Keyword
phase-contrast microscopy, automated microscopy, vesicle detection, autophagy, image processing
National Category
Clinical Medicine
Identifiers
urn:nbn:se:uu:diva-216046 (URN)10.4161/auto.26678 (DOI)000328812400006 ()
Conference
High Content Anlaysis
Available from: 2014-01-20 Created: 2014-01-17 Last updated: 2017-12-06Bibliographically approved
2. Label free high throughput screening for apoptosis inducing chemicals using time-lapse microscopy signal processing
Open this publication in new window or tab >>Label free high throughput screening for apoptosis inducing chemicals using time-lapse microscopy signal processing
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2014 (English)In: Apoptosis (London), ISSN 1360-8185, E-ISSN 1573-675X, Vol. 19, no 9, 1411-1418 p.Article in journal (Refereed) Published
Abstract [en]

Label free time-lapse microscopy has opened a new avenue to the study of time evolving events in living cells. When combined with automated image analysis it provides a powerful tool that enables automated large-scale spatiotemporal quantification at the cell population level. Very few attempts, however, have been reported regarding the design of image analysis algorithms dedicated to the detection of apoptotic cells in such time-lapse microscopy images. In particular, none of the reported attempts is based on sufficiently fast signal processing algorithms to enable large-scale detection of apoptosis within hours/days without access to high-end computers. Here we show that it is indeed possible to successfully detect chemically induced apoptosis by applying a two-dimensional linear matched filter tailored to the detection of objects with the typical features of an apoptotic cell in phase-contrast images. First a set of recorded computational detections of apoptosis was validated by comparison with apoptosis specific caspase activity readouts obtained via a fluorescence based assay. Then a large screen encompassing 2,866 drug like compounds was performed using the human colorectal carcinoma cell line HCT116. In addition to many well known inducers (positive controls) the screening resulted in the detection of two compounds here reported for the first time to induce apoptosis.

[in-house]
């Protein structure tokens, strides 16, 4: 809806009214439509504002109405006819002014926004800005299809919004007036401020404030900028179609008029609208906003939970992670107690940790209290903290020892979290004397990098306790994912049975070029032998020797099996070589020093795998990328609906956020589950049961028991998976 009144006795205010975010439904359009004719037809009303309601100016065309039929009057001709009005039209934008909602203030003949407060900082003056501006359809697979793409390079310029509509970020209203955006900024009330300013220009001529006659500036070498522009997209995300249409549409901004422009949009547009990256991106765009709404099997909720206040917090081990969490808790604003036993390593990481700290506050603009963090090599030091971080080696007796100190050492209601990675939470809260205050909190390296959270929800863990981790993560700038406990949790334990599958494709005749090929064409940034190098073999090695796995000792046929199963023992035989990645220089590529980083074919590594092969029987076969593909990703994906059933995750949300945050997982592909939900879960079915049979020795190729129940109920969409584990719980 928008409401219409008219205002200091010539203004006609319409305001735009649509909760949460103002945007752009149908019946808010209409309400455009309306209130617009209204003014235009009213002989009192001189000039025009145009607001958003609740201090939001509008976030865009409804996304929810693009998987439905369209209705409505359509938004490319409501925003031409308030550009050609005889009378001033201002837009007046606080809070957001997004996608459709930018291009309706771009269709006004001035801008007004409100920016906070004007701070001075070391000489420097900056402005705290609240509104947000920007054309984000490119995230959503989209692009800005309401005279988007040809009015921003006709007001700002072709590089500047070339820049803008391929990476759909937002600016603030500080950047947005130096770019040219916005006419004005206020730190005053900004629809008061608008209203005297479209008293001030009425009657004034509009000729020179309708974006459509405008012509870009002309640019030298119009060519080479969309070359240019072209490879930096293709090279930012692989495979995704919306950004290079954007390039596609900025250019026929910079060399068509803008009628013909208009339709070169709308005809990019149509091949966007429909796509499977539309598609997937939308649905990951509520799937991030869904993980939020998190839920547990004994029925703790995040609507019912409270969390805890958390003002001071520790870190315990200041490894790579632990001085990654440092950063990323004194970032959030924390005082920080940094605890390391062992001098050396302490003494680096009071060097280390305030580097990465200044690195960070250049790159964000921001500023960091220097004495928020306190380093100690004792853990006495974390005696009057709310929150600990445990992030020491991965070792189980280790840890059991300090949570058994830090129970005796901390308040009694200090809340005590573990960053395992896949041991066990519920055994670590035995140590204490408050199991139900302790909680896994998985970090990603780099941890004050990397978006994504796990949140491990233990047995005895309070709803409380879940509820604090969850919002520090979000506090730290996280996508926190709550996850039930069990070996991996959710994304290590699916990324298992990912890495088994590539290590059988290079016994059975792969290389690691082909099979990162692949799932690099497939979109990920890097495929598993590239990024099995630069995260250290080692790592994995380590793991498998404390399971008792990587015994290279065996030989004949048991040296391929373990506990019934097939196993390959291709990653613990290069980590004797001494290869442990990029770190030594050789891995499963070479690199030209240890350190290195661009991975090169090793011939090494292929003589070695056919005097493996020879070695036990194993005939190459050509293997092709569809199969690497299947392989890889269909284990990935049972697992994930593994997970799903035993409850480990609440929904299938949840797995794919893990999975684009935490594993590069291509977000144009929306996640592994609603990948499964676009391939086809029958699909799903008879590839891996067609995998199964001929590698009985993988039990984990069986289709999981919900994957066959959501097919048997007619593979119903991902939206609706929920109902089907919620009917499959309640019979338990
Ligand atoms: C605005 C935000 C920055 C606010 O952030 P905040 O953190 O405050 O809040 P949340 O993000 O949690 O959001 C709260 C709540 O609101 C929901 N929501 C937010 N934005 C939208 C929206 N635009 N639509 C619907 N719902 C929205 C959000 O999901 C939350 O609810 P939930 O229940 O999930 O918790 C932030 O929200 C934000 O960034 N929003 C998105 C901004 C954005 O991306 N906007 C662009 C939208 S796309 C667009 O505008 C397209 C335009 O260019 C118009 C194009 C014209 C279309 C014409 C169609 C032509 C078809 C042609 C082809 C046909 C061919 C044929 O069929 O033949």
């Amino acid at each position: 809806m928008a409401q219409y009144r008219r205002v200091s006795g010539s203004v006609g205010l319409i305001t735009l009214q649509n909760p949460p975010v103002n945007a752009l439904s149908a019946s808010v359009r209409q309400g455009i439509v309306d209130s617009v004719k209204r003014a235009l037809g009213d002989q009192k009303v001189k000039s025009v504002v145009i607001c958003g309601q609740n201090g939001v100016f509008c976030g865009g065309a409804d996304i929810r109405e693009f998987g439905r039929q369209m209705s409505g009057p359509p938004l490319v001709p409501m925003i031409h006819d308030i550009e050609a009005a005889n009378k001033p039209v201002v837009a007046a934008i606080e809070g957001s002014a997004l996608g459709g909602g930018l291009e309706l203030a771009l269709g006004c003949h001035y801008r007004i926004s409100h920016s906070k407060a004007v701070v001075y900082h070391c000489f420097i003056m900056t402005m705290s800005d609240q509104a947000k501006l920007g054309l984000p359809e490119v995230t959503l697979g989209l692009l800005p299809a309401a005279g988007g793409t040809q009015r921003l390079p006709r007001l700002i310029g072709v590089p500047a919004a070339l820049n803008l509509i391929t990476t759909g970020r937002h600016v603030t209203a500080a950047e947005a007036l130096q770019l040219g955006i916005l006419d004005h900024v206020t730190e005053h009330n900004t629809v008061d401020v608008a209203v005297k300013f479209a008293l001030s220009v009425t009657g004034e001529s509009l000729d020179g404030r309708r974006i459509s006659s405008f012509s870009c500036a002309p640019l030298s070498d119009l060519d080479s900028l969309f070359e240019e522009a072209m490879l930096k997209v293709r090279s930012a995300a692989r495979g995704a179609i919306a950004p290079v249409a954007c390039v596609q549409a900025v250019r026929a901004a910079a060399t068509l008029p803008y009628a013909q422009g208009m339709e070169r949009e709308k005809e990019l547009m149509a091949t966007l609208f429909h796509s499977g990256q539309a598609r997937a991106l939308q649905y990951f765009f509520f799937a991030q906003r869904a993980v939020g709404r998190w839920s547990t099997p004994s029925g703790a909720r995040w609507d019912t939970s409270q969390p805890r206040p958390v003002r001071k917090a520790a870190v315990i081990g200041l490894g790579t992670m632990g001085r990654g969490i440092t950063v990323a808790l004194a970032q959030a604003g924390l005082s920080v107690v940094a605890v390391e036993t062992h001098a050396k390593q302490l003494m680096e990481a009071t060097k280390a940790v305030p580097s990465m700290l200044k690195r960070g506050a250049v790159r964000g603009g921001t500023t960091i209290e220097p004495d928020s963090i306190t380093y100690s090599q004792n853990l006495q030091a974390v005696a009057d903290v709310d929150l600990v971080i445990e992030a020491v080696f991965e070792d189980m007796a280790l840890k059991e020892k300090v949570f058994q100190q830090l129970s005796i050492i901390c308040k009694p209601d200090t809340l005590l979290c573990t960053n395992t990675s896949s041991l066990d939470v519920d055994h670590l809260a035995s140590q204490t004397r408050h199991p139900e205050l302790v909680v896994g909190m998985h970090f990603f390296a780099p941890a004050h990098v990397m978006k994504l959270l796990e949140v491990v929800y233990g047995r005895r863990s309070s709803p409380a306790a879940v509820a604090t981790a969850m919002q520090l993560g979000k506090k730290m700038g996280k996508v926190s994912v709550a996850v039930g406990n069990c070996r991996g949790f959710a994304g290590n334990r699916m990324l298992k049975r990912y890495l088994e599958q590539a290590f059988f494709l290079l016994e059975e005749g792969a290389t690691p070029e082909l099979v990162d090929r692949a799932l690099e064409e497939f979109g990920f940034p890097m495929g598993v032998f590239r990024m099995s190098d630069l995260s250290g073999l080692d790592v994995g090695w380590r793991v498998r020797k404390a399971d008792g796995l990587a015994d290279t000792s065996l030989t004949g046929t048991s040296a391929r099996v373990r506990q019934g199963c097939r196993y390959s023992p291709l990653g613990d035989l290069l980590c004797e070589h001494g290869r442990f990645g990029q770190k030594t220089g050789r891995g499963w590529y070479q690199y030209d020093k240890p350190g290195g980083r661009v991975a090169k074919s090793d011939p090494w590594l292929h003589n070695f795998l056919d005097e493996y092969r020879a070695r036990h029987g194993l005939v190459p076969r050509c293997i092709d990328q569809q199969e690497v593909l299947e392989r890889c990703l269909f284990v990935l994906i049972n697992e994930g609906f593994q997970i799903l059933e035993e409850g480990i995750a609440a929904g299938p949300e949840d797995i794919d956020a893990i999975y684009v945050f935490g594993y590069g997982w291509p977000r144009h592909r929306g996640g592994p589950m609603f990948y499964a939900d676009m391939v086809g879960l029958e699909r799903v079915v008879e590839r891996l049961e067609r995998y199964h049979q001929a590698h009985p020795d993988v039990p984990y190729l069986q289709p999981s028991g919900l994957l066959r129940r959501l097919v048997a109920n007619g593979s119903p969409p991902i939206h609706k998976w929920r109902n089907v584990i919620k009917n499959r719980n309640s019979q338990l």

Keyword
Apoptosis, high throughput screening, cancer
National Category
Cancer and Oncology
Research subject
Bioinformatics
Identifiers
urn:nbn:se:uu:diva-229069 (URN)10.1007/s10495-014-1009-9 (DOI)000340518000010 ()
Funder
Swedish Society for Medical Research (SSMF)
Available from: 2014-07-29 Created: 2014-07-29 Last updated: 2017-12-05Bibliographically approved